Alvvays – Blue Rev (2022) [FLAC, 24 bit, 48 kHz]

Alvvays - Blue Rev (2022) [FLAC, 24 bit, 48 kHz] Download

Artist: Alvvays
Album: Blue Rev
Genre: Indie Rock, Surf Rock, Jangle Pop, Female Vocal
Release Date: 2022
Audio Format: FLAC (tracks) 24 bit, 48 kHz
Duration: 38:57
Total Tracks: 14
Total Size: 518 MB


1-01. Alvvays – Pharmacist (02:04)
1-02. Alvvays – Easy On Your Own? (02:54)
1-03. Alvvays – After The Earthquake (03:05)
1-04. Alvvays – Tom Verlaine (03:26)
1-05. Alvvays – Pressed (02:09)
1-06. Alvvays – Many Mirrors (02:58)
1-07. Alvvays – Very Online Guy (02:21)
1-08. Alvvays – Velveteen (03:09)
1-09. Alvvays – Tile By Tile (02:58)
1-10. Alvvays – Pomeranian Spinster (03:24)
1-11. Alvvays – Belinda Says (02:45)
1-12. Alvvays – Bored In Bristol (03:00)
1-13. Alvvays – Lottery Noises (03:18)
1-14. Alvvays – Fourth Figure (01:20)

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In the five years that have elapsed since the release of Alvvays’ second album, Antisocialites, and their long-awaited third, Blue Rev, the Toronto-via-PEI band had to deal with every possible roadblock a band could face: lineup changes, demo thefts, gear-destroying basement floods—and that was before the pandemic. But fitting for a group who’ve always channeled life’s disappointments into songs brimming with wry humor and anthemic resolve, Alvvays emerge from those setbacks sounding thoroughly revitalized. While the band remain dedicated students of ’80s UK indie pop (check the simply Marr-velous jangle of “Pressed”), they’ve also become a more sonically expansive entity, tricking out the opener, “Pharmacist,” with a euphoric shoegaze overdrive and following Blonde Redhead’s neon-lined pathway into Euro synth-pop cabaret on “Very Online Guy.” But at the core of each song remains Molly Rankin’s captivatingly mercurial voice, which manages to convey unshakable strength, sardonic social commentary, and eternal sadness all at once. And that’s never more true than on “Belinda Says,” a poignant account of an unplanned pregnancy that invokes the namesake Go-Go’s singer, both as a beacon of hope and as an emblem of how, in times of great upheaval, pop music’s ingrained optimism sometimes just isn’t enough. “Bеlinda says that heaven is a place on еarth,” Rankin sings, before speaking to her own experience: “Well, so is hell.”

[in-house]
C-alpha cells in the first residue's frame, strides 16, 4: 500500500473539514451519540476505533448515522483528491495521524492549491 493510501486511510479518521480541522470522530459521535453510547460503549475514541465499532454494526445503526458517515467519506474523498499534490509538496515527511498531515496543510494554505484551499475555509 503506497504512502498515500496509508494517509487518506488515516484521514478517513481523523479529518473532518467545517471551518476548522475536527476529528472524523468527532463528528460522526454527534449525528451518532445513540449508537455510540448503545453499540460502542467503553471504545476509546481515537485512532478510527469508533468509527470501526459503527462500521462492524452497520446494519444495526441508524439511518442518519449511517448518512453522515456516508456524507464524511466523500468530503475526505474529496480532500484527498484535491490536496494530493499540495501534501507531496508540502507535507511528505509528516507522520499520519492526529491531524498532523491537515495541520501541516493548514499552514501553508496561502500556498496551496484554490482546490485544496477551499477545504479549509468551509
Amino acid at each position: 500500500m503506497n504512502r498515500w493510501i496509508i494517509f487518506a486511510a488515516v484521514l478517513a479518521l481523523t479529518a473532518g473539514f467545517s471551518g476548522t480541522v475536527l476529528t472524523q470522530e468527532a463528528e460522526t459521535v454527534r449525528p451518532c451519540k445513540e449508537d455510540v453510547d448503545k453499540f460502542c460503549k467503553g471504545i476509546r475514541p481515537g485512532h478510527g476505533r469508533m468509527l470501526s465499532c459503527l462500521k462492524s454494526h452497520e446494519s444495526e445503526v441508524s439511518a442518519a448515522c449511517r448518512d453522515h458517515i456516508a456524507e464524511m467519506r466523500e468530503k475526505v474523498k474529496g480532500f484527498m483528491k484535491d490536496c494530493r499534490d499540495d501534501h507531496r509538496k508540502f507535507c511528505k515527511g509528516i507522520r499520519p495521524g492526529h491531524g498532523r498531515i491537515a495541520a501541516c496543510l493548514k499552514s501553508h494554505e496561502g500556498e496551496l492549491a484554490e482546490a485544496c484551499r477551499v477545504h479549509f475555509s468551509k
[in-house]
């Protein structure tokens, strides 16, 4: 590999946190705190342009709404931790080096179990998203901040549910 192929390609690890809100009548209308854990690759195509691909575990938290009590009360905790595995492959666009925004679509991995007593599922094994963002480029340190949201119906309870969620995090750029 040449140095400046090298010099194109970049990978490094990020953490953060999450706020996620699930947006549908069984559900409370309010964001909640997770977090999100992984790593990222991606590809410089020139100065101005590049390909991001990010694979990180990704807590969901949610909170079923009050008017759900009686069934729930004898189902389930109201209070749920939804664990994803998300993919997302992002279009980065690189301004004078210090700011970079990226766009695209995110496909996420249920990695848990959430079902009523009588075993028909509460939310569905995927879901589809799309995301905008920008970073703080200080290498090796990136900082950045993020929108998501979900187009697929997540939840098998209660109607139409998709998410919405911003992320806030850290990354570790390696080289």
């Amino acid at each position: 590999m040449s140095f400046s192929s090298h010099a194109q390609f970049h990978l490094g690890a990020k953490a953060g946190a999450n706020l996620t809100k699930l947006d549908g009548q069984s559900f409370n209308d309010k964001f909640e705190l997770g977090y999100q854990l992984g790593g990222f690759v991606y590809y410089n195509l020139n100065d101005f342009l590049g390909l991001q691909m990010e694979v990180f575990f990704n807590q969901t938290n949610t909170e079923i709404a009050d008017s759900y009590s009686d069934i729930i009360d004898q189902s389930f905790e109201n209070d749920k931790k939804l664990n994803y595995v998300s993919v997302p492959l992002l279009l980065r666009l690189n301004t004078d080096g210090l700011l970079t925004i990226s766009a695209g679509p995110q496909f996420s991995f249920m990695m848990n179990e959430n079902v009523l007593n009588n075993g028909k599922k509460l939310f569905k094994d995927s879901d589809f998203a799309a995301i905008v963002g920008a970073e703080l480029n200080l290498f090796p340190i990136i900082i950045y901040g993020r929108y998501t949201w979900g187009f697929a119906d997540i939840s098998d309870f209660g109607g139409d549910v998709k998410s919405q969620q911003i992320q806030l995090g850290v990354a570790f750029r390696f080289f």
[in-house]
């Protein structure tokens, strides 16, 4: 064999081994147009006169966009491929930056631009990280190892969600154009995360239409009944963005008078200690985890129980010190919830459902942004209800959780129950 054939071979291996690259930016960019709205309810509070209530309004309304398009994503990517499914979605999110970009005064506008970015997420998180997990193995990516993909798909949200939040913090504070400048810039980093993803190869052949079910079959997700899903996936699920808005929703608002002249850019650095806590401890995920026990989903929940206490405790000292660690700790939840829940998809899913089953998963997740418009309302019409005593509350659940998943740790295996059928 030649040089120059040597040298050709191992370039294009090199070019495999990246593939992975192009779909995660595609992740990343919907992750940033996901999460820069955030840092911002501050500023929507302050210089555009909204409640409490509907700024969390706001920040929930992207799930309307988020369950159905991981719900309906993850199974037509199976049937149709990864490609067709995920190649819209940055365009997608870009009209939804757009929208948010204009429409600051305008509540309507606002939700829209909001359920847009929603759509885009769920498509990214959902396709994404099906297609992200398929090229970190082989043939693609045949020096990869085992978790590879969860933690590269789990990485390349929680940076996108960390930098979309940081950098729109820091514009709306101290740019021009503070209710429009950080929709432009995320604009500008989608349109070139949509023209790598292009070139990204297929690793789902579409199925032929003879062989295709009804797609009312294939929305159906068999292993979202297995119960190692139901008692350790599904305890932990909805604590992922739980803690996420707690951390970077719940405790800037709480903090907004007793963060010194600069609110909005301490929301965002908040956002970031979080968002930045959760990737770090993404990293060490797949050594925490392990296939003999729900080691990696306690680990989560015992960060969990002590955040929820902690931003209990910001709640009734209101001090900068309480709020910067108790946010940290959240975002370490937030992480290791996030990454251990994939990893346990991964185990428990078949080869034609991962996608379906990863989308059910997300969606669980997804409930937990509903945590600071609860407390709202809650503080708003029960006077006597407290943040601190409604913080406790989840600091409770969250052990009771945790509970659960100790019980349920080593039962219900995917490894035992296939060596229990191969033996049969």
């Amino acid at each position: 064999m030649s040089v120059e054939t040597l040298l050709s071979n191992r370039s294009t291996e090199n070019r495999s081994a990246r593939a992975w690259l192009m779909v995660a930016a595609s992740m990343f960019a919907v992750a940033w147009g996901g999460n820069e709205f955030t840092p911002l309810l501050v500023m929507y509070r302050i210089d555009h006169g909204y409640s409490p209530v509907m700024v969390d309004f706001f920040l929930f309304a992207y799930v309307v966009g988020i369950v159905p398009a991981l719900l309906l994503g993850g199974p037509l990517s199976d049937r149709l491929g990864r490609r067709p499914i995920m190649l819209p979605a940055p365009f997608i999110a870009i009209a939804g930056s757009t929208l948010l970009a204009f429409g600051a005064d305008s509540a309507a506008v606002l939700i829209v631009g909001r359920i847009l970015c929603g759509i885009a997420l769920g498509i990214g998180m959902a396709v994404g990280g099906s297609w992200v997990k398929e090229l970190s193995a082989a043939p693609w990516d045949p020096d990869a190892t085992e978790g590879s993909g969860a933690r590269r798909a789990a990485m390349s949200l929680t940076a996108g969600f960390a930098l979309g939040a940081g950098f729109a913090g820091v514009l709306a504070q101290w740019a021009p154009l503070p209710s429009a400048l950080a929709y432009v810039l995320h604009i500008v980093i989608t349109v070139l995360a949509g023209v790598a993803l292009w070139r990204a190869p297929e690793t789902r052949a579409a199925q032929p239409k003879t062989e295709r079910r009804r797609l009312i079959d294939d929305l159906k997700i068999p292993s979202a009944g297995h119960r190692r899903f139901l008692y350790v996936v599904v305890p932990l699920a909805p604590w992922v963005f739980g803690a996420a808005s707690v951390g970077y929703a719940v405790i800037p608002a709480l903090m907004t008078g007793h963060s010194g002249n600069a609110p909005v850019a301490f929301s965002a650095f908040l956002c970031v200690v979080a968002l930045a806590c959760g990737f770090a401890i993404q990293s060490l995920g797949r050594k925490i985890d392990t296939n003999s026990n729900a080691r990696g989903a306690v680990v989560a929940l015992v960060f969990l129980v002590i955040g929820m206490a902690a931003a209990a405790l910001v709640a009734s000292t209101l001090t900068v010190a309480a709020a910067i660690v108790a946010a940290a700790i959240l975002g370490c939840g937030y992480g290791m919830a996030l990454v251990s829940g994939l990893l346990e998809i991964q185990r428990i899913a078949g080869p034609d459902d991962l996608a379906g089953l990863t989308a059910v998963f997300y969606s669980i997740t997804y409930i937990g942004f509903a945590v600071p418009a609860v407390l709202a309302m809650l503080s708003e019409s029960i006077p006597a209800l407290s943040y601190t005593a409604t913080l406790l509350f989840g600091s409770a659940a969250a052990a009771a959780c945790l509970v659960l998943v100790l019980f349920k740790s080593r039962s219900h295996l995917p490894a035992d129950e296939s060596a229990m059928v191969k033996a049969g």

A new Alvvays album is the music equivalent of a Sally Rooney novel: devastating plainspoken lines, youthful yet universal, feminine but not girly, full of longing and bared teeth and hope and sly humor. On the Canadian band’s third, Blue Rev, it’s there in the power pop swirl (never a churn) of “Pharmacist,” as sunny as something by that depressive genius Brian Wilson, and in the clever lines of “Easy on Your Own?” (which sounds like the Sundays with turbo power): “I dropped out of college/ Education’s a dull knife/ If you don’t believe/ In the lettered life,” Molly Rankin sings. “Pretty quiet out here/ It’s abundantly clear/ That no one’s been coming for me/ No encouraging sounds/ Helicopters or hounds,” goes the ballad-to-accelerator “Lottery Noises.” Rankin’s poetry can be breathless, and on the ’80s jangle pop of “After the Earthquake,” her voice is like a kite on a blindingly bright but windy day. “Woke up in the rain/ Woke up in a sweat/ Now you’re living in a condo/ And you wanna forget,” she chases herself on “Pomeranian Spinster”—an excellent, should-be-a-hit rush of adrenaline that wouldn’t be out of place on a Kiwi Jr. album. “Very Online Guy,” meanwhile, brings to mind the Concretes: sexy yet naif, with excellent organ from Kerri MacLellan and Rankin calling out obnoxious internet mansplaining: “He’s a very online guy/ He likes to hit reply.” There are references to Murder She Wrote, Television singer and guitarist Tom Verlaine and Belinda Carlisle (“Belinda says that heaven is a place on earth/ Well, so is hell,” Rankin declares on “Belinda Says”). It makes sense that the band likes to cover the late, great Kirsty MacColl and Camera Obscura, and that Rankin has referenced early Teenage Fanclub and the Magnetic Fields’ Stephin Merritt as influences. “Pressed” borrows the jangling eddy of early R.E.M., and “Velveteen” sounds like soft-nap fabric rubbed the “wrong” way—before the song takes off for the stratosphere near the end. These are delightfully brief little glints of light: No track is over three-and-a-half minutes, nor do they need to be. © Shelly Ridenour

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